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Summer Camp Notes: The Day Vegemite was Banned

I’m not sure how to explain my connection with Vegemite as an Australian. When asked by people I say that it’s  kind of comparable to the Irish losing Guinness (though there are other beers to choose from), or maybe it’s like  Asia losing rice (but then again that would be a big world problem if it ever happened.) I’ve eaten Vegemite for  as long as I can remember – from the toast soldiers Mum cut for me as a three-year-old to faithfully carrying a jar of it around the world with me at 21. It has some how became part of my being without ever realising, giving me the  little spark I need, when at home or on the road, to make me feel like a super hero.

The best days at camp were the ones when I remembered to bring my jar of Vegemite into the dining hall to eat  or share; or better yet, when my Aussie friend raced back to her bunk in order to share her sachets of the brown stuff she received in the mail all because she knew it would make both our days better. The same applies back at home. I  feel better just for having toast with Vegemite (though I do recommend you try Vegemite AND strawberry jam  sometime. Same result just sweeter!)

During my three-months working at an American summer camp I preached the good word of Vegemite, and with the help of my fellow Australians, managed to convert two Americans and an Irishman into Vegemite fans. The kids with whom I shared a bunkhouse with, and who I ate breakfast with every morning, were not so impressed. Actually come to think about it, anyone except the Australians weren’t impressed at all.

One morning as everyone is tucking into their toast, cereal or ‘bricks’ (aka – packet waffles), the head of Boys side got on the PA and dealt an earth shattering blow –
No non-kosher foods will be allowed in the dining hall…” – okay, so that’s fair enough. We are at a kosher Jewish camp after all and when in Rome. – “…Australians, this includes no Vegemite.
Yeah you silly Australians – Hang on, what?! No Vegemite… for, for breakfast? My world stopped for a heartbeat. In my head I imagined every Australian (about 40% of the counsellor population) dropping their knives and forks to the table in shock, but I was so stunned, who knows what happened in that short time.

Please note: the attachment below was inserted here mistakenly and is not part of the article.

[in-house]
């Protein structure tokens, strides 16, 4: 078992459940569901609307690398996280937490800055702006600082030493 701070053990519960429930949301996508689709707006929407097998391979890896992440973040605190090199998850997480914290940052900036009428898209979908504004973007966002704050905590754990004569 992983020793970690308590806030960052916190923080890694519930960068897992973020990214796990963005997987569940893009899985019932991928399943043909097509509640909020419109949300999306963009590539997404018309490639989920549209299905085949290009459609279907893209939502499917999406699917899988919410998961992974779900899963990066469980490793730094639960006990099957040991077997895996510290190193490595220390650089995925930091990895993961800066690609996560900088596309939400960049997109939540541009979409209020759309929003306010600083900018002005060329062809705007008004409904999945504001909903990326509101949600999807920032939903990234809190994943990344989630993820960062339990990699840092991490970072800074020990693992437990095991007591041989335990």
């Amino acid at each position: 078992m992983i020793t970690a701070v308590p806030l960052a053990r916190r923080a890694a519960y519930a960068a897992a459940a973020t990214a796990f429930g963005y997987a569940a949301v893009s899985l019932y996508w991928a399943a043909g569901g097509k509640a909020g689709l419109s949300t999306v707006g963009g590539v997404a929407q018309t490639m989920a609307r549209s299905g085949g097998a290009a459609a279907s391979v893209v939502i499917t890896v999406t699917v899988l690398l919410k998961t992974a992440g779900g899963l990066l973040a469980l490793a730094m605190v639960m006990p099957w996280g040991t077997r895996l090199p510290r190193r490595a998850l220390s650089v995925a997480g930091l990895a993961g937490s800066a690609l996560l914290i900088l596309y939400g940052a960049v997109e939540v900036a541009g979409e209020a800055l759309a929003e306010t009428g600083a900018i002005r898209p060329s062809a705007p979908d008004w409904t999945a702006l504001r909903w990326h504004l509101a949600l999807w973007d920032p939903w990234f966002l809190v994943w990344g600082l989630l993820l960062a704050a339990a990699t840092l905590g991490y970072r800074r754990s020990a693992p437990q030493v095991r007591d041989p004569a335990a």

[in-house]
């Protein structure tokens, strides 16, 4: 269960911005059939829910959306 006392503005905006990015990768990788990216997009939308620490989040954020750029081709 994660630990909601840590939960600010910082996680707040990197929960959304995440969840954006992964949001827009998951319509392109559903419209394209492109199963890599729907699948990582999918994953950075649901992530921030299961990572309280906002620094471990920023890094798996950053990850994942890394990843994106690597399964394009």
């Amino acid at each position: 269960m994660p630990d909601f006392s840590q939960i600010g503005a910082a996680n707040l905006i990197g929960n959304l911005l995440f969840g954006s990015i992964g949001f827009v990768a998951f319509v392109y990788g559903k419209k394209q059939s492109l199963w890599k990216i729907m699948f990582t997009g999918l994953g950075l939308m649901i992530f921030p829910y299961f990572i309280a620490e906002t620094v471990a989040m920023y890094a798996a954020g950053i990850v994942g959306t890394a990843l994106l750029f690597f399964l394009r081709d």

I was already homesick, ready to throw in the towel & ship myself off to the UK, and stuck with rabid (did I mention snotty? Yes, rabid AND snotty) kids 24-hours a day/6-days a week, and they wanted to take away the ONE little thing that made my day better? Uh-uh, I don’t think so.

The heads of both boys and girls side of camp (rabid and snotty kids and I was separated from the opposite sex – where is the humanity?!) were instantly surrounded by the Australians pleading their case. Vegemite doesn’t contain nuts – so the kids with nut allergies would be fine. It doesn’t contain sugar – so it won’t cause the kids to be any crazier than normal, nor will they search the counsellors belongings just to dip their fingers into it because it isn’t sweet. It doesn’t contain dairy – so it can’t harm the lactose intolerant among us. Really the worst that could happen with Vegemite is inflame the intestines of a camper with Celiac disease! But being unrelentless they disagreed with the crowd even when handed a jar with the Australian kosher symbol clearly printed on the label. Apparently the Australian kosher symbol didn’t cut it, it needed an American kosher symbol.

The Vegemite War of Summer 2011 seemed lost and people were returning to their tables. Well, it seemed lost until Rex stepped in. Rex was scary and not in a big tough guy way, no he was scary in a small, fast, tongue quicker than a bull-whip-type way. And luck for us Rex ate Vegemite on toast for breakfast every morning without fail.
I will leave camp if we aren’t allowed Vegemite. I mean for goodness sake, it’s just yeast extract.
Well that shut us all up. Rex, an Aussie who’d worked at camp for several years was prepared to leave camp over his beloved Vegemite. What a champ!

A decision was made to talk to the director of both camps and a decision would be made by dinner. The day that followed was nerve racking – would I be allowed my precious Vegemite for breakfast tomorrow? I had every finger and toe crossed that the news would be good. The top news story that day on Silver Lake Radio was not baseball or how good the volleyball girls looked playing against the opponent camp right infront of the radio shack – it was Vegemite.

At dinner that day an announcement was made over the PA in the dining hall – “Counsellors, Vegemite will be allowed  in the dining hall.”

 

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